Buhari countered on Saturday that there will be nothing “rushed” about the shift in Nigerian forces. In a statement responding to the concerns of local leaders, Buhari said his administration will not abandon citizens in need of protection.

“You don’t need to worry. We will not expose our people and their communities to harm or danger,” Buhari said. “The withdrawal is to allow the military to focus on its primary duty of defending the nation against external aggression. It is the duty of the police to handle internal security since Nigeria is not at war.”

Promises of peace but no end in sight

Nigerians, though, have become weary of the Buhari administration’s assurances. At Christmas, Nwachukwu told the nation that there was no longer any corner of Nigeria where Boko Haram still held territory. On Thursday, the leader of a Nigerian Christian organization went missing in an attack in Adamawa.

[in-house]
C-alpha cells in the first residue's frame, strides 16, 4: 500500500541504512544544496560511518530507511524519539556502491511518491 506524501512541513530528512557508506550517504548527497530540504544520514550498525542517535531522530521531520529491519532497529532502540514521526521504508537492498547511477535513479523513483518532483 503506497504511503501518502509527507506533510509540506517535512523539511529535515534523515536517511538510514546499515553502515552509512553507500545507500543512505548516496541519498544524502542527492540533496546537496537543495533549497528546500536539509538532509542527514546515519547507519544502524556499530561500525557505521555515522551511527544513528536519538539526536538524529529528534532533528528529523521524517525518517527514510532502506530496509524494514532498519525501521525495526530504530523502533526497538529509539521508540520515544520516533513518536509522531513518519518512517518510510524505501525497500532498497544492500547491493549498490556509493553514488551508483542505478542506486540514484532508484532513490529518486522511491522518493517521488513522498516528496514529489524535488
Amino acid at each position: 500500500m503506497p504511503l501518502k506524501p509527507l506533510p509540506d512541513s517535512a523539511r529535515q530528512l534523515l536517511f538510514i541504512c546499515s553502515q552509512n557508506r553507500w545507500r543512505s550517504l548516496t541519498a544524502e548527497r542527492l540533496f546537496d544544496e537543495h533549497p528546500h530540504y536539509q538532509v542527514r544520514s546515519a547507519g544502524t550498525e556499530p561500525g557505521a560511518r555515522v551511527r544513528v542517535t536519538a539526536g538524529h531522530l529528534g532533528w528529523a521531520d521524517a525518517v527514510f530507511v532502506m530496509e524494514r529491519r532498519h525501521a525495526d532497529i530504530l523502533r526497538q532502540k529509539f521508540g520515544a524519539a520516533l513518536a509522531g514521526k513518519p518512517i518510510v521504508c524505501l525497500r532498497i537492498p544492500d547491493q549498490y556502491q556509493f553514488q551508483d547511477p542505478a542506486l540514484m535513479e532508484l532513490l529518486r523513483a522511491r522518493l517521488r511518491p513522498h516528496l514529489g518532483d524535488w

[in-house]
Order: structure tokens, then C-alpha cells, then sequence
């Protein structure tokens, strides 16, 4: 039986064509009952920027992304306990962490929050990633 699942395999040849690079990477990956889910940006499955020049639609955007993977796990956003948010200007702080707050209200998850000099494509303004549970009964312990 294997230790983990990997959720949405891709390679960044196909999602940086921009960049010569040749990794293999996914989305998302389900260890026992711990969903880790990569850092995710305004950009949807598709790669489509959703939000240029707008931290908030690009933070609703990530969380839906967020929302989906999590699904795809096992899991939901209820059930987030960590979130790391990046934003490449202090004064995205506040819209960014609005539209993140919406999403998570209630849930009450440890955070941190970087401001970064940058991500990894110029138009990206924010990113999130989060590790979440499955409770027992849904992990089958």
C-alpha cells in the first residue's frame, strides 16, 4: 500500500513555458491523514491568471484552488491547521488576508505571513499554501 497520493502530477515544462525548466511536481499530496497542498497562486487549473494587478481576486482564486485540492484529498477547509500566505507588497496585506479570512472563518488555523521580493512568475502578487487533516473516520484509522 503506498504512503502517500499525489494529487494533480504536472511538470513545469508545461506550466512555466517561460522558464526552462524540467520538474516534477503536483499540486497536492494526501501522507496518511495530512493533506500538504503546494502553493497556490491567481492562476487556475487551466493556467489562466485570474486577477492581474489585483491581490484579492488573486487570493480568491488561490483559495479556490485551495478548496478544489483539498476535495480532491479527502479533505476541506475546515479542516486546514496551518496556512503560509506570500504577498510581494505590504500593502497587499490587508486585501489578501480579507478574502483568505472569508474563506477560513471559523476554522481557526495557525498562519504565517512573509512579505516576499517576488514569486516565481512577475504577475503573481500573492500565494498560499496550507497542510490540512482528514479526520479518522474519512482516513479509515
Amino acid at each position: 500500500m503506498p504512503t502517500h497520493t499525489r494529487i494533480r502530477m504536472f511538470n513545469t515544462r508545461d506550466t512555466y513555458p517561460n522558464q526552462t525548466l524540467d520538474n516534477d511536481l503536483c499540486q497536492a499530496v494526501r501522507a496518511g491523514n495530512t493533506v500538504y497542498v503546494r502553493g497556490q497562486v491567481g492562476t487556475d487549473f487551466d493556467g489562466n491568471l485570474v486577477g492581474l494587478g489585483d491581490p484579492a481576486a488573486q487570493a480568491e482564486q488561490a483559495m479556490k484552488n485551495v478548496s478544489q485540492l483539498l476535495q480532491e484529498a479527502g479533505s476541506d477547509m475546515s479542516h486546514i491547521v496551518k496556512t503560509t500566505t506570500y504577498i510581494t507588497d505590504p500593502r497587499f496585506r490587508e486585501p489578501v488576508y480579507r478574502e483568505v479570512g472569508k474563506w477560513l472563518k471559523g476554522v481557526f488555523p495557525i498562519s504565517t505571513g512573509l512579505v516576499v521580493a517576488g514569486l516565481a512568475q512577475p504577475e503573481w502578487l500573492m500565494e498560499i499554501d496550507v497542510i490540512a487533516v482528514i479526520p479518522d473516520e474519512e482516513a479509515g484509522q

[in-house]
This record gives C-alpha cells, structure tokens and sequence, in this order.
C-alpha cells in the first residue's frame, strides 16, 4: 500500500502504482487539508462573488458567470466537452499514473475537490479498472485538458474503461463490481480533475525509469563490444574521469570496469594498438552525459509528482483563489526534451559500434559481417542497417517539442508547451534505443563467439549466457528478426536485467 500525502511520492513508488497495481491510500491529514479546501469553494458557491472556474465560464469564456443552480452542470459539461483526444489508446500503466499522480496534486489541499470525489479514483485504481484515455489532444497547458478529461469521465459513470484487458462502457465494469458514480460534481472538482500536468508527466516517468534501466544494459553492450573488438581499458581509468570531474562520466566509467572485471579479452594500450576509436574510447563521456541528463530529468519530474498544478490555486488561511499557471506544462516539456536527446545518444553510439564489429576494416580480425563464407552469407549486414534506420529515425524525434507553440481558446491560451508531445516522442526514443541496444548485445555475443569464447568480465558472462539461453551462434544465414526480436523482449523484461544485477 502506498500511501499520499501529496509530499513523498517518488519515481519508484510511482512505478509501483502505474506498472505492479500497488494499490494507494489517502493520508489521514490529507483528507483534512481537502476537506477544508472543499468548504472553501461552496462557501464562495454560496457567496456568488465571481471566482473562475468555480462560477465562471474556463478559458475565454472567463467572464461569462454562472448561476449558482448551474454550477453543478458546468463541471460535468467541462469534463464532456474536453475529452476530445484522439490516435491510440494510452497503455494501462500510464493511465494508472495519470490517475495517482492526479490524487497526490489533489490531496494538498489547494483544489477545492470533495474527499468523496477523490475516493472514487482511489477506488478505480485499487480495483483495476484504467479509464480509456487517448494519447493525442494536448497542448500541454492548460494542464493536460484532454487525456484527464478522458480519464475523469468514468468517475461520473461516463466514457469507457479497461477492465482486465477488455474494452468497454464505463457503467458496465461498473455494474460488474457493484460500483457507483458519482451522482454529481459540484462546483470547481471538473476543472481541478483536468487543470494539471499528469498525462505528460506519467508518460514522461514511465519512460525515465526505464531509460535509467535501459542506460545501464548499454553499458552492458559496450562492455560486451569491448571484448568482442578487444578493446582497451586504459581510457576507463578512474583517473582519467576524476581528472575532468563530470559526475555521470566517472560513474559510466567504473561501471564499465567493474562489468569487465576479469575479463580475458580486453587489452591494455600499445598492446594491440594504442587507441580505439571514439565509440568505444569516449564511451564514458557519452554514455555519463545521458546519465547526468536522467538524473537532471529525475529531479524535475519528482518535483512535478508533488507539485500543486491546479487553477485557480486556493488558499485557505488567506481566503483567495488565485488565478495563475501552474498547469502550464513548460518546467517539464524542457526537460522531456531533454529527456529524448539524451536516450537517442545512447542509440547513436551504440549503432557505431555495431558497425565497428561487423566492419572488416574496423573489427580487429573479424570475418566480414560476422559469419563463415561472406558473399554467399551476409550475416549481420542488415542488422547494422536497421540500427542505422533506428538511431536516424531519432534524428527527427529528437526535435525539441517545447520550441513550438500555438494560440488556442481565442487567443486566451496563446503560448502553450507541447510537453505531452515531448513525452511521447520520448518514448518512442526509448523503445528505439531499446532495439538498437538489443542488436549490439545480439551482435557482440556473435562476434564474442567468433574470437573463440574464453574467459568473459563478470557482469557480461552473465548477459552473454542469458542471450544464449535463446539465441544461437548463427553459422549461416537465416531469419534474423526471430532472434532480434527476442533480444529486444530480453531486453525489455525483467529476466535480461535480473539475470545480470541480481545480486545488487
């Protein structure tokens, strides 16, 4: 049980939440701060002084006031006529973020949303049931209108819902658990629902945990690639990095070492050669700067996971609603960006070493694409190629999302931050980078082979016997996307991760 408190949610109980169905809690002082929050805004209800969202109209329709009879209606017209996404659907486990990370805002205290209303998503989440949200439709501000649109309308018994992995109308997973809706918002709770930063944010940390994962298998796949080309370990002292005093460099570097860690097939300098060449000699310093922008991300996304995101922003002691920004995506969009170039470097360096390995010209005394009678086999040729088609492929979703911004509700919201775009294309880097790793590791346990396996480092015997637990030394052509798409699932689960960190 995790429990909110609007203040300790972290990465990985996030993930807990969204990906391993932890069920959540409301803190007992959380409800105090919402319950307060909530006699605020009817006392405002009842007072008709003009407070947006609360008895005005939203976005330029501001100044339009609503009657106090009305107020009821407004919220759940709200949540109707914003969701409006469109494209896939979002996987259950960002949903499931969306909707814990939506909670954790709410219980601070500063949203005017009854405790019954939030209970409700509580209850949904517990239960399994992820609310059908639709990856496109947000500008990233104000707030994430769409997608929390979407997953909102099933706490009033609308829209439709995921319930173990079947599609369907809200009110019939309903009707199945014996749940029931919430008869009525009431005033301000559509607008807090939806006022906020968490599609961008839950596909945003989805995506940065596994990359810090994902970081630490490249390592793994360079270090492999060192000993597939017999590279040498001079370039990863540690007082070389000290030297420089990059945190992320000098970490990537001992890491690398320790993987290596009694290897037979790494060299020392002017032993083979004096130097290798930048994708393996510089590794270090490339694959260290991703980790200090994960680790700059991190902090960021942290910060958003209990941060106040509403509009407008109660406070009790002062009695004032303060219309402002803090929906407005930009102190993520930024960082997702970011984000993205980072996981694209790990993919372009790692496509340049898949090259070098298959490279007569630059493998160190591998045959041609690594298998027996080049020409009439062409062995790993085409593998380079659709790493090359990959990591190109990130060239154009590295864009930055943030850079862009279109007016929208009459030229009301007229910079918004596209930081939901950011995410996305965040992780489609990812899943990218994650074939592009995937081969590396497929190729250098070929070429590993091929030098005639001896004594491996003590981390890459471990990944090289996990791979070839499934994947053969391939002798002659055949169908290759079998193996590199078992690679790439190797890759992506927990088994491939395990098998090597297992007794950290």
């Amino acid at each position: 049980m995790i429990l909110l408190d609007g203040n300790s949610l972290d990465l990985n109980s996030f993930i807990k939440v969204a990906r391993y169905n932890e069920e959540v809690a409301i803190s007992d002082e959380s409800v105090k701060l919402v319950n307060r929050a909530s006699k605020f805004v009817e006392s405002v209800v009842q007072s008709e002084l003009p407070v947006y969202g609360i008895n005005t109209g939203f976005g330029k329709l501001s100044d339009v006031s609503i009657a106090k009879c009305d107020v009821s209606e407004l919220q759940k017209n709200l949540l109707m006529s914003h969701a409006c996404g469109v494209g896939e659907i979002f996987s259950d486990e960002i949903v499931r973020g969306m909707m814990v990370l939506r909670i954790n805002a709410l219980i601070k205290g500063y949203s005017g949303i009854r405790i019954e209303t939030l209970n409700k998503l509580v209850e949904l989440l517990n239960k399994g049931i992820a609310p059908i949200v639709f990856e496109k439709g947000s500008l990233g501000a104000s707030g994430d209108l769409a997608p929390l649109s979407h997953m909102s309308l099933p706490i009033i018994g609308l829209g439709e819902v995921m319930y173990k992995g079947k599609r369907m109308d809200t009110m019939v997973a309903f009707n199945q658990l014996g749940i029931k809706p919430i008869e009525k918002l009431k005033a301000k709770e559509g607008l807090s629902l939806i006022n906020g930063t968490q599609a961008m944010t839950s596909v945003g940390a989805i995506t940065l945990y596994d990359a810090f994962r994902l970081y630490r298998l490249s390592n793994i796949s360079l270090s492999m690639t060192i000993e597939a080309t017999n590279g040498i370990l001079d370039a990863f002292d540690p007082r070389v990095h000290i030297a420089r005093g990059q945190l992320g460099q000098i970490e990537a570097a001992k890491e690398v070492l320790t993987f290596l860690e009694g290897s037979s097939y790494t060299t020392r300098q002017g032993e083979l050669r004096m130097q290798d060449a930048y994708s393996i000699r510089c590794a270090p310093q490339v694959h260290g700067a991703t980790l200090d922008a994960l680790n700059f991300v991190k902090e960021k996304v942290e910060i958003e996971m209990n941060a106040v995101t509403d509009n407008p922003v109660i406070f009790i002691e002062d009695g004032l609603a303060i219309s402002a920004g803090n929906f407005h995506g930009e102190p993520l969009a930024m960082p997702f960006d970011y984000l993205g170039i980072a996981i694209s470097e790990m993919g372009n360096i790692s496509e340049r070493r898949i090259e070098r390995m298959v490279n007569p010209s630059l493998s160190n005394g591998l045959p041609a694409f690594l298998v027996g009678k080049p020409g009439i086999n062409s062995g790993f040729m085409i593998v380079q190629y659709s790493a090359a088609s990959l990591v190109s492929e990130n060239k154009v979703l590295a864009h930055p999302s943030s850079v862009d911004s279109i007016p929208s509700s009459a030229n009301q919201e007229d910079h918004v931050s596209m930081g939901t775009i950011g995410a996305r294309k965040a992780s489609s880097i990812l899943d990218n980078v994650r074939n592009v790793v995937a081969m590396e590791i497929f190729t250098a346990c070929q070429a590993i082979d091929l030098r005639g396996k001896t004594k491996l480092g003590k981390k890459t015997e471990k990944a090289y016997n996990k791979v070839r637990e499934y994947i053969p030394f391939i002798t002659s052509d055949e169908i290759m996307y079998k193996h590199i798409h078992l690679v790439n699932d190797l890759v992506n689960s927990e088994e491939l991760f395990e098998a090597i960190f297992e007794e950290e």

By Sunday, hostage Lawan Andimi was pleading for his release in a video Boko Haram claimed to produce.

That follows an attack just across the Nigerian border from Borno State in which at least 50 people were killed on a fishing island in Lake Chad. In late December, the affiliated Islamic State West African Province released a video of 11 Christians beheaded in what they say is retaliation for the October death of former Islamic State leader Abu Bakr al-Baghdadi. The victims were reportedly from Borno and Yobe states.